I am a jaded old cynic, a London Blue Badge Guide who has taken people round Westminster Abbey what, 200? 300 times? Pre-covid, some weeks I was taking tours three or four times a week, desperately trying not to sound like a man on autopilot as I talked about (yet again) Scientists’ Corner or the Tomb of the Unknown Warrior.
But the Hidden Highlights tour I went on this morning… Oh man, my socks have been blown so far off they’re probably halfway to the USA.
This is a £15 add-on to the normal entrance fee* and is worth every penny and more, showing you parts of the Abbey that are generally not things that any visitor sees.
*(I should just say that, despite my negativity in the opening par, right now is a great time to visit the Abbey. There are no crowds; you feel you have the whole place to yourself. And these days they allow photography as well. If you’ve never been, or only seen it at the height of the tourist season, you should definitely go now. Details here, or contact me if you’re after a private tour.)
Back to the Hidden Highlights. There were just two of us paying punters this morning, but as the maximum number on any tour is 14, it is never going to feel oppressive. One starts at the archaeological dig that is taking place on the site of the 13th century Sacristy, on the north side of the building. The Abbey plan a visitor centre here to allow for a better visitor flow at the entrance (and so those queuing to get in – assuming we get back to pre-covid levels – don’t have to do so in the rain). Under the foundations of the sacristy they have uncovered a graveyard, with remains from the 10th century (the time of the founding of Dunstan’s original abbey) plus two chalk tombs from Saxon times (i.e. 1400 years ago). There are complete skeletons in situ, loose bones are scattered on or protrude from the soil. One can gaze upon an intact skull and realise that this person was walking around this area more than 1000 years ago. It is incredibly moving, a tangible link to history as well as to one’s own mortality.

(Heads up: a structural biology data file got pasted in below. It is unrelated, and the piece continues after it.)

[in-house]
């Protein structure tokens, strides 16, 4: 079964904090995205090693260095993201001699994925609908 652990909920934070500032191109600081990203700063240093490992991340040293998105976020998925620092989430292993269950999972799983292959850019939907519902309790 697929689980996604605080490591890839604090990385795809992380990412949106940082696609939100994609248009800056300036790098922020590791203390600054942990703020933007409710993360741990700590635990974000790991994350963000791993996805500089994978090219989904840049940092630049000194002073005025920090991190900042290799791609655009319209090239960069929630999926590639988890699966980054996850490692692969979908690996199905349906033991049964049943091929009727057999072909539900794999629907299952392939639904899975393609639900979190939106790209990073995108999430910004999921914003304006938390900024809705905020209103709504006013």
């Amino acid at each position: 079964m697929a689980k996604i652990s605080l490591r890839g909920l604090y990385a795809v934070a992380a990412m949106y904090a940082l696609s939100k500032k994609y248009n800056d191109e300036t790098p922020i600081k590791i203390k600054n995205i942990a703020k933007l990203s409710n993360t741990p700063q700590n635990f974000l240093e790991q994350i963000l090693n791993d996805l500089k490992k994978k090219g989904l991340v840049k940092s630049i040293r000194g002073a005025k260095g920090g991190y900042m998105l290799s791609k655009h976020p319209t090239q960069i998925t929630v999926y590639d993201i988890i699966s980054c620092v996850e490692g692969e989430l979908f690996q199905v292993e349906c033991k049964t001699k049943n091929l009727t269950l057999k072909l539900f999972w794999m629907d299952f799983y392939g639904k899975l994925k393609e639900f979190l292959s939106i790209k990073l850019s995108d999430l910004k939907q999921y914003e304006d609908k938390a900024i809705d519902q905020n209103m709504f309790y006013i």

One then progresses to the St George’s Chapel, just to the right as one goes into the main building by the West Door. Here one is within touching distance of the Coronation Chair, close enough to make out the individual graffiti scratched on the back and the seat of this 700 year old piece of furniture. I’ve been on the other side of glass on this chapel on innumerable occasions, so to be on the inside looking out was something very special.
Then to the chapel behind the High Altar to sit beside the shrine to St Edward, who as the King of England, Edward the Confessor was the monarch responsible for giving the abbey its prominence and longevity. He endowed the small 10th century establishment with wealth and property, and financed the first stone abbey, consecrated in 1065. This shrine was an important site of mediaeval pilgrimage, and the reason why his devotee Henry III financed the construction of the sublime gothic building we see today. (Henry is buried close to Edward’s tomb, as are three other kings and four queens of England).
Next is the Abbey library, to be among 11,000 books dating from the 15th century onwards and to see manuscript fragments from the time of the Confessor, or an illuminated manuscript showing the coronation of King John. This is housed in the former monastic dormitory – and has been since 1591, the reign of Elizabeth I – above the east side of the cloisters.
The tour ends in the new triforium museum, the Diamond Jubilee Galleries, to see the fabulous view along the length of the building to the West Door, taking in Edward’s shrine, the Cosmati pavement, the Quire and the nave, as well as medieval treasures such as the 14th century The Litlyngton Missal, a wondrous illuminated manuscript, and the Liber Regalis, the ‘how to’ guide for the staging of coronations.
The Hidden Highlights tours take place twice a day nearly every day until the end of March. You really, really, need to make sure you do this tour – if a jaded old cynic like me can come away from it buzzing like I have, you are going to find it utterly compelling.